As is the case with all their potential trades, the Cavaliers hope their trading partner would waive Ilgauskas so he could re-sign with Cleveland 30 days later. But no such deal can be struck beforehand, per league rules. The Cavaliers’ interest in Maggette, who is averaging 20.8 points per game for the Warriors, is somewhat surprising. While the 30-year-old small forward has long been regarded as one of the league’s most gifted scorers, he has three years and nearly $31 million left on his contract and has been somewhat injury prone.
It’s pretty clear from the three moves being discussed that points are the top priority for the Cavaliers. Their defense has been stout for years, but the playoffs have found them struggling for buckets against both longer, more athletic teams (Orlando) and savvy, veteran squads (San Antonio, Boston) time and time again. The addition of Maggette would certainly solve that problem. Maggette is having a renaissance year in Golden State and shooting the lights out. What’s interesting is that a move like this is kind of the polar opposite from a lineup standpoint from the other two deals being worked. Jamison or Stoudemire would keep LeBron James at the three, simply upgrading their power forward position. The addition of Maggette would likely mean more time for James at the four, which of course he’s brilliant at, but you could say the same thing for any position on the floor. It’s certainly a re-evaluation of his responsibilities and approach, and would heap more responsibilities on him, even with the scoring load lightened by Maggette. Plus, you have to wonder how much of that perimeter scoring he’d be willing to surrender.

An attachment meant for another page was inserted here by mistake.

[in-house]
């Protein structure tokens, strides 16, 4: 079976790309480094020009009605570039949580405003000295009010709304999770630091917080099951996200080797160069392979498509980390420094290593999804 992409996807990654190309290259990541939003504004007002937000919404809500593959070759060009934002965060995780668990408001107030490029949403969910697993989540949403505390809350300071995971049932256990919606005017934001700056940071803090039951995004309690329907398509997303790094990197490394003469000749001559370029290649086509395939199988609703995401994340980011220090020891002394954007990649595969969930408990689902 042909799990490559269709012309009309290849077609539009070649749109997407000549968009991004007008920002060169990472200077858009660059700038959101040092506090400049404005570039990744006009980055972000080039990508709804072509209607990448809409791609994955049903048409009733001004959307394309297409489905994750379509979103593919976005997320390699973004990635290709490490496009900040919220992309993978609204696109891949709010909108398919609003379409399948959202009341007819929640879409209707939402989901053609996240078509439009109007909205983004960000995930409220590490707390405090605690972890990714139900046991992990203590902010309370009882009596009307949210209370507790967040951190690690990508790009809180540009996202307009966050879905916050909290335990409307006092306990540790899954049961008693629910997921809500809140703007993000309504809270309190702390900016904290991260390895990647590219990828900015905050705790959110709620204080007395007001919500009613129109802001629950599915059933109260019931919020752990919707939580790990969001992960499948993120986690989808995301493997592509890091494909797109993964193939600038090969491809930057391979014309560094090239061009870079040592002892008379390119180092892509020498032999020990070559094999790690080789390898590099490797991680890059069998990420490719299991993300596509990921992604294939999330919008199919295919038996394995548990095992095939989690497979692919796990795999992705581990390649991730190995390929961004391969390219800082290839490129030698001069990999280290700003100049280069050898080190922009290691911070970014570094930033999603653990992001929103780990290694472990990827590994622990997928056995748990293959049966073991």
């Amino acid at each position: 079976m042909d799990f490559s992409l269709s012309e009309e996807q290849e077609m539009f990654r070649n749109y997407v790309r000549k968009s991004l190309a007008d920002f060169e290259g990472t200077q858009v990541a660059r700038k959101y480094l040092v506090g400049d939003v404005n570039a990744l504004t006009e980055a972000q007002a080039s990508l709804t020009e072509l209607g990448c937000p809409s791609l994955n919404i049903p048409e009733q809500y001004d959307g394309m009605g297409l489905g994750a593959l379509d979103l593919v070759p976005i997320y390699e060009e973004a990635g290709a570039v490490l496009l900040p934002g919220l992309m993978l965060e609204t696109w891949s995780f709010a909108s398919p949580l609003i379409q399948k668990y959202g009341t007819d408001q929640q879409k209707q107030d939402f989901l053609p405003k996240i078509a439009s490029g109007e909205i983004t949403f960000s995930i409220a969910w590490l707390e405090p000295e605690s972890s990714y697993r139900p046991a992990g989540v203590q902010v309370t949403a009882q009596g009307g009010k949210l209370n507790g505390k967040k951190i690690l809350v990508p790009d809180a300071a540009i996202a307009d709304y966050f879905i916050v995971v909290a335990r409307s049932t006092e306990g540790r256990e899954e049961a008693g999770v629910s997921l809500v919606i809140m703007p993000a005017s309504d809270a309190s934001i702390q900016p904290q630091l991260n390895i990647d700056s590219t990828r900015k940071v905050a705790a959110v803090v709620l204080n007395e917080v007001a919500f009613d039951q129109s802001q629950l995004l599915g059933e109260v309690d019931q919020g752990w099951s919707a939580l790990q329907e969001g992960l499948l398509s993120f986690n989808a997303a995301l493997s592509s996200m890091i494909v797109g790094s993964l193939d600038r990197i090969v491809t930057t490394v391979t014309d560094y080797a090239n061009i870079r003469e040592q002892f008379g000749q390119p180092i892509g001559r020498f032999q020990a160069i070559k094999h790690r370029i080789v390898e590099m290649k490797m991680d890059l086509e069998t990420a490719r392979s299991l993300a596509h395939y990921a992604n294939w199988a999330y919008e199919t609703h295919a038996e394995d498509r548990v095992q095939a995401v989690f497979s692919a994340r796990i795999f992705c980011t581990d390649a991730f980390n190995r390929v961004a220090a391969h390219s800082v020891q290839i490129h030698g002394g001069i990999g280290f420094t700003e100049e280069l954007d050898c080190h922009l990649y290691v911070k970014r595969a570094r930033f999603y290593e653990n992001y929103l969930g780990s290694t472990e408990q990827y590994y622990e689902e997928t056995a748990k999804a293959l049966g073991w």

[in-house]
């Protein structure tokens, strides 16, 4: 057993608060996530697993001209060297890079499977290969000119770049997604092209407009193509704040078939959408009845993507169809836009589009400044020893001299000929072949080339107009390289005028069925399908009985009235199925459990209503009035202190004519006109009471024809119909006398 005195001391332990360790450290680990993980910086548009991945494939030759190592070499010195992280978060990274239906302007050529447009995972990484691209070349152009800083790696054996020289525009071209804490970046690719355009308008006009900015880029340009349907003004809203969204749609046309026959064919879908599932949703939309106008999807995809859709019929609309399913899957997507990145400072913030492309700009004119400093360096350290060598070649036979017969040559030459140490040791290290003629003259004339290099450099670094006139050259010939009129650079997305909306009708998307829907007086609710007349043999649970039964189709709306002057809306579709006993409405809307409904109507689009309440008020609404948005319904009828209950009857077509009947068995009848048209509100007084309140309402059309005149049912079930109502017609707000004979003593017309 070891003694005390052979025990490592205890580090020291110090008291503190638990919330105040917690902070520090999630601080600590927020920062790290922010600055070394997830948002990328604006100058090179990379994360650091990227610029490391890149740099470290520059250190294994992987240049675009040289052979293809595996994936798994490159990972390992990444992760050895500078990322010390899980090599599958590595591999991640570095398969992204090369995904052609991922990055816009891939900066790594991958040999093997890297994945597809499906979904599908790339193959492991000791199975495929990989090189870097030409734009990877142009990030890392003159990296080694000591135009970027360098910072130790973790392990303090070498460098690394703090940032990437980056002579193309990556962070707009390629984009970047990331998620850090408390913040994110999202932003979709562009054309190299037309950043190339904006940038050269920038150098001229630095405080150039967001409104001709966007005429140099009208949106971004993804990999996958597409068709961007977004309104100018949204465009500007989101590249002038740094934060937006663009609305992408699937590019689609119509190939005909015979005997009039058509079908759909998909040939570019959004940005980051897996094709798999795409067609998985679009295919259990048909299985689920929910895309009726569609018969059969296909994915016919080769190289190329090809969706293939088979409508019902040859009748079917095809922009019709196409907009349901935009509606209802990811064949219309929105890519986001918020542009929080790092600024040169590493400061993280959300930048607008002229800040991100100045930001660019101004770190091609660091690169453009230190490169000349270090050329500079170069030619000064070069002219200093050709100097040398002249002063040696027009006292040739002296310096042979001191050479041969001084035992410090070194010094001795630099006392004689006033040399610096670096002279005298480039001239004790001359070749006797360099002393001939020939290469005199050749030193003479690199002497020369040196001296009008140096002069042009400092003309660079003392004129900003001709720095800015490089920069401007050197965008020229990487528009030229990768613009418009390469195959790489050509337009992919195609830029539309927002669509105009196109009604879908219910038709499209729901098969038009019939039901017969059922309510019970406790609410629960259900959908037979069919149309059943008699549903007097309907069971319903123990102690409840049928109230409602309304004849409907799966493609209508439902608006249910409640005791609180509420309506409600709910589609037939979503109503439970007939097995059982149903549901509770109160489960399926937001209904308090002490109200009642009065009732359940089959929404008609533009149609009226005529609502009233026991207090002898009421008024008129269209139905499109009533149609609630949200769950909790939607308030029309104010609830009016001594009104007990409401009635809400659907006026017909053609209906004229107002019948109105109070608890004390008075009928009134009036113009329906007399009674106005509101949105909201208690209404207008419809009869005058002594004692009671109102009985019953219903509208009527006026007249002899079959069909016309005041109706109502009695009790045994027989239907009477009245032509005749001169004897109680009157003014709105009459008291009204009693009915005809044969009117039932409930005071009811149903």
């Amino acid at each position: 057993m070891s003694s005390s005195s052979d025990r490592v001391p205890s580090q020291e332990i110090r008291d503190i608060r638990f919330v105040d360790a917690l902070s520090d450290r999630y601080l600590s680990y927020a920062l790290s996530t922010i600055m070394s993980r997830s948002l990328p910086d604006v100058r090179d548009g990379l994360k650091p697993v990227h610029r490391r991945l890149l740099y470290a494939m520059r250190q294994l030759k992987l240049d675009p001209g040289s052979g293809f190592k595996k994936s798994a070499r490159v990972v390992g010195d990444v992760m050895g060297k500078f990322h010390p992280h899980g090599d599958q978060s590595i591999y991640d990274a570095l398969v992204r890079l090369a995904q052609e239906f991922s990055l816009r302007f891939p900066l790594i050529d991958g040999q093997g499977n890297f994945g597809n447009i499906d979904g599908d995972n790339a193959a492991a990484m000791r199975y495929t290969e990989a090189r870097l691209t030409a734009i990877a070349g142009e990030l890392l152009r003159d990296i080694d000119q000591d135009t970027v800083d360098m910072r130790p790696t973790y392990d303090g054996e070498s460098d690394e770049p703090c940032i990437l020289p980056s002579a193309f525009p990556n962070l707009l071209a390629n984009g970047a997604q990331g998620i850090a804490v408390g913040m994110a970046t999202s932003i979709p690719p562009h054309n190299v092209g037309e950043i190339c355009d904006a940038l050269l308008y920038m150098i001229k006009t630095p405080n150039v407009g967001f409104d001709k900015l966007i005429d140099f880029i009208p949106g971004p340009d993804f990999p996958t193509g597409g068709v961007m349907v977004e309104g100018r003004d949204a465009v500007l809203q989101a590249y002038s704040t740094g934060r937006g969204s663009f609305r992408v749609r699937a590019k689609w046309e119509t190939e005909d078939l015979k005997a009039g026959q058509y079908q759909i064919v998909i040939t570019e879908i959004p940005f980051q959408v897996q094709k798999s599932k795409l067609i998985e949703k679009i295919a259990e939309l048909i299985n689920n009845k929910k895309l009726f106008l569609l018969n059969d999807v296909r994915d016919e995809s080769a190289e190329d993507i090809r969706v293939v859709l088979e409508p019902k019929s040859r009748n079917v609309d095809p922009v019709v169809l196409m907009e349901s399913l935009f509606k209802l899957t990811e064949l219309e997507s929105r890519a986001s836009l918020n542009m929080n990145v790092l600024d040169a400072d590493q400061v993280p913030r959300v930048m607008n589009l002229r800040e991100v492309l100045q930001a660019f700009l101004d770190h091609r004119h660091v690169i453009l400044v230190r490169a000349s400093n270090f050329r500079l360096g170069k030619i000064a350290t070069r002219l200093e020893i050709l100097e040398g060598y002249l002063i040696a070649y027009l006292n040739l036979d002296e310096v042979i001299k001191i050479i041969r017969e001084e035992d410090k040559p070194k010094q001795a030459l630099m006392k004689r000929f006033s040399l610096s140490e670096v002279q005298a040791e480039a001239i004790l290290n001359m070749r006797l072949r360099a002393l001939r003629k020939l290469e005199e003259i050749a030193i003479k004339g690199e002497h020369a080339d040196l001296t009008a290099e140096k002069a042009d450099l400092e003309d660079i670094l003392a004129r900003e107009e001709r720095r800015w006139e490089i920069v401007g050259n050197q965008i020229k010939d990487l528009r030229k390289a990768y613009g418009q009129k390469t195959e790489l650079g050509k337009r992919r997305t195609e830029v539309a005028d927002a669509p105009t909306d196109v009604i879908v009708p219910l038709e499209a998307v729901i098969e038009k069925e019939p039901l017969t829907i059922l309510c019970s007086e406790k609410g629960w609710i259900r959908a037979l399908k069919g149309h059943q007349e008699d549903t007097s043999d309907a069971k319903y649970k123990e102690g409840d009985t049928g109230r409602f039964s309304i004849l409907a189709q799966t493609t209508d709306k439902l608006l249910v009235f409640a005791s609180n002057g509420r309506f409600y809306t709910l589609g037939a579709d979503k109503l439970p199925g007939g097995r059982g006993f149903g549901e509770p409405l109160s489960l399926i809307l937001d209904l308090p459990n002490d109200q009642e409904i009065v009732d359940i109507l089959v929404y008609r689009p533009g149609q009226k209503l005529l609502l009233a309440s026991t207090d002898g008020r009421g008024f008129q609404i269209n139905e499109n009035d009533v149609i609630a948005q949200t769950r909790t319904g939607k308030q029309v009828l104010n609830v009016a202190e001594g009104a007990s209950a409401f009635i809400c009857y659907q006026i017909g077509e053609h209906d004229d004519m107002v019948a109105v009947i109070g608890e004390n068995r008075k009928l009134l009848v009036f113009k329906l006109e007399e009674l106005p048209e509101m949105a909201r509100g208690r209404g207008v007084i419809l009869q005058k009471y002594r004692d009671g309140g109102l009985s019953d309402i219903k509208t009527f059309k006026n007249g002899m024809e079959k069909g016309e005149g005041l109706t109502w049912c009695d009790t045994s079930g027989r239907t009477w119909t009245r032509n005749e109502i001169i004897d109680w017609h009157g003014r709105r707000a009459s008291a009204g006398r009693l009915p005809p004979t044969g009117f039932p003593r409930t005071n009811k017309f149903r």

If there’s one thing that’s becoming more and more certain, the odds of a Cleveland deal seem to be skyrocketing with every passing minute.